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      Transforming Growth Factor-β Is Activated by Plasmin and Inhibits Smooth Muscle Cell Death in Human Saphenous Vein


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          Background: The effect of activation of endogenous transforming growth factor-β (TGF-β) on smooth muscle cell apoptosis was assessed in human saphenous vein. Methods: Segments of human saphenous vein, obtained at the time of bypass graft surgery, were cultured for 14 days. During this time, smooth muscle cells accumulated in the intima as a result of proliferation and migration, partly counterbalanced by apoptotic cell death. Results: Addition of exogenous TGF-β<sub>1</sub> had no effect on smooth muscle cell proliferation or apoptosis. However, antibody neutralization of endogenous TGF-β<sub>1</sub> caused significant increases in smooth muscle cell death in the media and intima without any change in proliferation. A plasmin inhibitor (α-N-acetyl- L-lysine methyl ester), a specific urokinase-type plasminogen activator (uPA) inhibitor (amiloride) and an anti-catalytic anti-uPA antibody all caused decreases in the tissue content of active TGF-β and increases in smooth muscle cell death in the media and intima. Conclusions: These data suggest that the amount of TGF-β in human saphenous vein is sufficient, when in the active form, to protect smooth muscle cells against apoptosis. Adding exogenous TGF-β<sub>1</sub> has no beneficial effect, but decreasing the amount of active TGF-β causes smooth muscle cells to undergo apoptosis. Plasmin, generated by uPA, appears to be an important activator of endogenous latent TGF-β.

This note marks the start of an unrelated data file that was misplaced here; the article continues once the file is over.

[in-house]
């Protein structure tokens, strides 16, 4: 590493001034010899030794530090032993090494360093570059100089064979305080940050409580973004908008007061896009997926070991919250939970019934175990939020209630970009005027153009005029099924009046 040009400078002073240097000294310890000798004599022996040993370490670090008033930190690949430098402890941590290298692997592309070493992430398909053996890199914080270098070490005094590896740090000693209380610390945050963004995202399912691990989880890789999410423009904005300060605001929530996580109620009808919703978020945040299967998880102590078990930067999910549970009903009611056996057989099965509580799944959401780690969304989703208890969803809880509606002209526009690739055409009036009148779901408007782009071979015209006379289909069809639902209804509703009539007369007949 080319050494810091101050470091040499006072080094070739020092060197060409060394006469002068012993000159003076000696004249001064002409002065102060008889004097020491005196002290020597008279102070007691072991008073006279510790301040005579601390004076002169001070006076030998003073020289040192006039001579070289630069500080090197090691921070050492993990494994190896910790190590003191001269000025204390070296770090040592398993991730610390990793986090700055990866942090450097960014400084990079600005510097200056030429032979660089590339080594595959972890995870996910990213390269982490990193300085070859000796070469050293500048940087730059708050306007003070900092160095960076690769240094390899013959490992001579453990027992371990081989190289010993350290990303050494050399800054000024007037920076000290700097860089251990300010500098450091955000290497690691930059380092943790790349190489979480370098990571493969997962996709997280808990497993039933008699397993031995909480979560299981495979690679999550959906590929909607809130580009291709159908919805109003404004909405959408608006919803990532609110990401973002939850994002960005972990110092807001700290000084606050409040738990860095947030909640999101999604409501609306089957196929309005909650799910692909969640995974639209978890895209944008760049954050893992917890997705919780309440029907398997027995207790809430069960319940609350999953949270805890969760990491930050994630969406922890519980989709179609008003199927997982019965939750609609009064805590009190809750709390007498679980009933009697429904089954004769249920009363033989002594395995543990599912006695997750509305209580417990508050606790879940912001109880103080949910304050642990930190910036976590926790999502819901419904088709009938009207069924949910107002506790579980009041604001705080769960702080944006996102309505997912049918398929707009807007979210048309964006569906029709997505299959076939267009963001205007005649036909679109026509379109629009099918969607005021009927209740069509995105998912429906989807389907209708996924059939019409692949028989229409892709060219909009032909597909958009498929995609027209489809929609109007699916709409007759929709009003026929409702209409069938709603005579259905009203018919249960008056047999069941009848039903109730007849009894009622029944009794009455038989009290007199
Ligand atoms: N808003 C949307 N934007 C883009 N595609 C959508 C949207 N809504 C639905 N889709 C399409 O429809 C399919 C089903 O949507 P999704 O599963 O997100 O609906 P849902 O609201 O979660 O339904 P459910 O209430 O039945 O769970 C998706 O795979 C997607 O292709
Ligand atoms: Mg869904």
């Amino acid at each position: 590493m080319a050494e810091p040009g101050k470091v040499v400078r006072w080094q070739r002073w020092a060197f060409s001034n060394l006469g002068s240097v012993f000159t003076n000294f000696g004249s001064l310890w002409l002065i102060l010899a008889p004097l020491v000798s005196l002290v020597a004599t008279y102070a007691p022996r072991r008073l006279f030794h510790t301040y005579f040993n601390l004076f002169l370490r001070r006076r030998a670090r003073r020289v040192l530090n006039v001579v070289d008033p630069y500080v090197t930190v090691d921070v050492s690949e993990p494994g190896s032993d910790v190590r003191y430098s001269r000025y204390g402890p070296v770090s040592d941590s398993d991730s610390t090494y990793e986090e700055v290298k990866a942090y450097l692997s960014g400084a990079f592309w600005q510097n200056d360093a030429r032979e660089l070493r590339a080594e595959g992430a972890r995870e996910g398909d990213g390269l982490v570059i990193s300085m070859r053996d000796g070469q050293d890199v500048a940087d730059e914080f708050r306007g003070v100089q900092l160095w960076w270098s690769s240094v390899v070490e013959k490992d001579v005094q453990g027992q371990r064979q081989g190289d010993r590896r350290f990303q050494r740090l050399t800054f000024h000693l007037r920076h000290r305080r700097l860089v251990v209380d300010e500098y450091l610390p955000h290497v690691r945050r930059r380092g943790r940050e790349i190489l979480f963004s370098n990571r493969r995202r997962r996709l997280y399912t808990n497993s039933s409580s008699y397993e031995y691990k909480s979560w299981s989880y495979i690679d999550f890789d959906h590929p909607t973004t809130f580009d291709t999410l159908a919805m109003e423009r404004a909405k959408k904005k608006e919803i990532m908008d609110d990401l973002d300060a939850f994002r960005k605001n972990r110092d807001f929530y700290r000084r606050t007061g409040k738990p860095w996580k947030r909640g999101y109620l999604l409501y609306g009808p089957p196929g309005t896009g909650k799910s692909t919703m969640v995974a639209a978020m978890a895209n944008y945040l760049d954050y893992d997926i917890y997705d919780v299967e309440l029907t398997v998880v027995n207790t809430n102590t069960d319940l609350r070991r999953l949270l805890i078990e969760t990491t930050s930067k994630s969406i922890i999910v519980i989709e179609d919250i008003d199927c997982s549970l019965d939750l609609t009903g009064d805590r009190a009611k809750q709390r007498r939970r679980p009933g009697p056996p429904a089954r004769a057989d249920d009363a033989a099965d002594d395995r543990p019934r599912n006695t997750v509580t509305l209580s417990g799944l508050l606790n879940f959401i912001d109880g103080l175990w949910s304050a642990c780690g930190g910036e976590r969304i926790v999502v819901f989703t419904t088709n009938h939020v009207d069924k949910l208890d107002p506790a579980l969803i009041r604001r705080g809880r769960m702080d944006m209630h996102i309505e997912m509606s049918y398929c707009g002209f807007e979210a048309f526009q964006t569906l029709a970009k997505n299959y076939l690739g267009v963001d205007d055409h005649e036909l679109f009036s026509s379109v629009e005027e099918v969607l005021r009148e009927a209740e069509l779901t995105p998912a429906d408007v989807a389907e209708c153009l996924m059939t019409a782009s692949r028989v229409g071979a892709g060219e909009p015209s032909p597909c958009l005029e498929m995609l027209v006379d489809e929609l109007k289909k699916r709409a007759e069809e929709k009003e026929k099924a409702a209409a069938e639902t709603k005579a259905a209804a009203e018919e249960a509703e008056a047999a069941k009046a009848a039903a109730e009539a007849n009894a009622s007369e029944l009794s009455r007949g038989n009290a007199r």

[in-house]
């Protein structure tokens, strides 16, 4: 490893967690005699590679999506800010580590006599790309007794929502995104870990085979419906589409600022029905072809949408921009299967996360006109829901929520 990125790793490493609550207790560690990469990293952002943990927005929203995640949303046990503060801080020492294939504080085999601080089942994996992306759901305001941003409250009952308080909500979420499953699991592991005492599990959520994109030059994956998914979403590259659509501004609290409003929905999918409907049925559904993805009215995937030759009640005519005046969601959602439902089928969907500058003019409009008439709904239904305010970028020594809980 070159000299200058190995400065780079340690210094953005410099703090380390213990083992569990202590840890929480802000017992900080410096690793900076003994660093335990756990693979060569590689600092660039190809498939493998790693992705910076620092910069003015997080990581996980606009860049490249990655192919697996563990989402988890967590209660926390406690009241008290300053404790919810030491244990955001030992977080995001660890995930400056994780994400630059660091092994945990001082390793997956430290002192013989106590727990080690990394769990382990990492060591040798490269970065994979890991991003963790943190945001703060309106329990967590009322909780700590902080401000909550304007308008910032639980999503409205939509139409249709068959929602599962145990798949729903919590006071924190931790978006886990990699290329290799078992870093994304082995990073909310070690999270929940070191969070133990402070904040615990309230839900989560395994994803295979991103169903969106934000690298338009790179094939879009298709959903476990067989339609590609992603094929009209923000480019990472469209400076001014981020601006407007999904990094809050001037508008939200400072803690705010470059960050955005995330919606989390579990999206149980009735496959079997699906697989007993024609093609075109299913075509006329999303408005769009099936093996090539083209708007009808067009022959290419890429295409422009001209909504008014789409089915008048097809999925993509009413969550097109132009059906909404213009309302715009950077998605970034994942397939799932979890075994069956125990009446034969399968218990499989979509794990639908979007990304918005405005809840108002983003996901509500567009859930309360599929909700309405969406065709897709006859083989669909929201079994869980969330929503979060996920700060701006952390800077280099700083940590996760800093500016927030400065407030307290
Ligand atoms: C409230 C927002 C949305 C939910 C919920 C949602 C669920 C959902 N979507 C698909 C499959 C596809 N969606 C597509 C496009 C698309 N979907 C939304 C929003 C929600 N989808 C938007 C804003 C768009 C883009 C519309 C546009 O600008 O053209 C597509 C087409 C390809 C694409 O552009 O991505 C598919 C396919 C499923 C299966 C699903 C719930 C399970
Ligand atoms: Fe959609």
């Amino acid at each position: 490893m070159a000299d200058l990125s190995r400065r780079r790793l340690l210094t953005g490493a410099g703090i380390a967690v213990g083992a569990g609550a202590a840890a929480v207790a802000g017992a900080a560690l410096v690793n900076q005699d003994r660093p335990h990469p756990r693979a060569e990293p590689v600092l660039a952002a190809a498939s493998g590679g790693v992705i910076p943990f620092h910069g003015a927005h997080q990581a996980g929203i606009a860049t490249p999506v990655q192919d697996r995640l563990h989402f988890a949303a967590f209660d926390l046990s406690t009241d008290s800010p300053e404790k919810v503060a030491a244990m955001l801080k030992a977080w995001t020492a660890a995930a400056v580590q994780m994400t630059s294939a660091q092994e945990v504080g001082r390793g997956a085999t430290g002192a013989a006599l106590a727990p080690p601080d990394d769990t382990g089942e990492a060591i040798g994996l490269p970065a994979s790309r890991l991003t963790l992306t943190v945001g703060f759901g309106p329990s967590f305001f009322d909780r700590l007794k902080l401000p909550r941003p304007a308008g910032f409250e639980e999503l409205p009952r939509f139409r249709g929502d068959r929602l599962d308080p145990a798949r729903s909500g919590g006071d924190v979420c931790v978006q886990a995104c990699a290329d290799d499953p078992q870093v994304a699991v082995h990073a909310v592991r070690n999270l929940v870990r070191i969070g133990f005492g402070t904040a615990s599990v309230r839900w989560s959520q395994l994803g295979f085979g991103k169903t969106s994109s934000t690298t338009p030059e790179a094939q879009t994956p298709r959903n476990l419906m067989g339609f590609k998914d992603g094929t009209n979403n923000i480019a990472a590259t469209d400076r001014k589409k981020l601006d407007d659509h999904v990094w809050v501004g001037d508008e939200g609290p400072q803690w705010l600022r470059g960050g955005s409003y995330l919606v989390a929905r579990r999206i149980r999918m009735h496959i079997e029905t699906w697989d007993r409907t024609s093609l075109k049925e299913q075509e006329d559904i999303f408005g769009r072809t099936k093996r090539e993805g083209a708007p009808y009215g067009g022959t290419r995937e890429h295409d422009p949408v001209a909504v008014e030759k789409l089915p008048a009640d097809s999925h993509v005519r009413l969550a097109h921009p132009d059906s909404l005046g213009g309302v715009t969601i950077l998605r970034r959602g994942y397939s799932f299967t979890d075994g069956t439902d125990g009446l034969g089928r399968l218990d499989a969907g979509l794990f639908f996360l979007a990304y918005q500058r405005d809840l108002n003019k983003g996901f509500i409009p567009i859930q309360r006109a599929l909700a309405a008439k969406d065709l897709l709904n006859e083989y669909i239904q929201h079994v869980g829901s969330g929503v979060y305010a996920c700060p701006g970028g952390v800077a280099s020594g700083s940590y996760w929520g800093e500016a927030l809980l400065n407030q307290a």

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          Most cited references 20

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          How matrix metalloproteinases regulate cell behavior.

          The matrix metalloproteinases (MMPs) constitute a multigene family of over 25 secreted and cell surface enzymes that process or degrade numerous pericellular substrates. Their targets include other proteinases, proteinase inhibitors, clotting factors, chemotactic molecules, latent growth factors, growth factor-binding proteins, cell surface receptors, cell-cell adhesion molecules, and virtually all structural extracellular matrix proteins. Thus MMPs are able to regulate many biologic processes and are closely regulated themselves. We review recent advances that help to explain how MMPs work, how they are controlled, and how they influence biologic behavior. These advances shed light on how the structure and function of the MMPs are related and on how their transcription, secretion, activation, inhibition, localization, and clearance are controlled. MMPs participate in numerous normal and abnormal processes, and there are new insights into the key substrates and mechanisms responsible for regulating some of these processes in vivo. Our knowledge in the field of MMP biology is rapidly expanding, yet we still do not fully understand how these enzymes regulate most processes of development, homeostasis, and disease.
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            MT1-MMP: a potent modifier of pericellular microenvironment.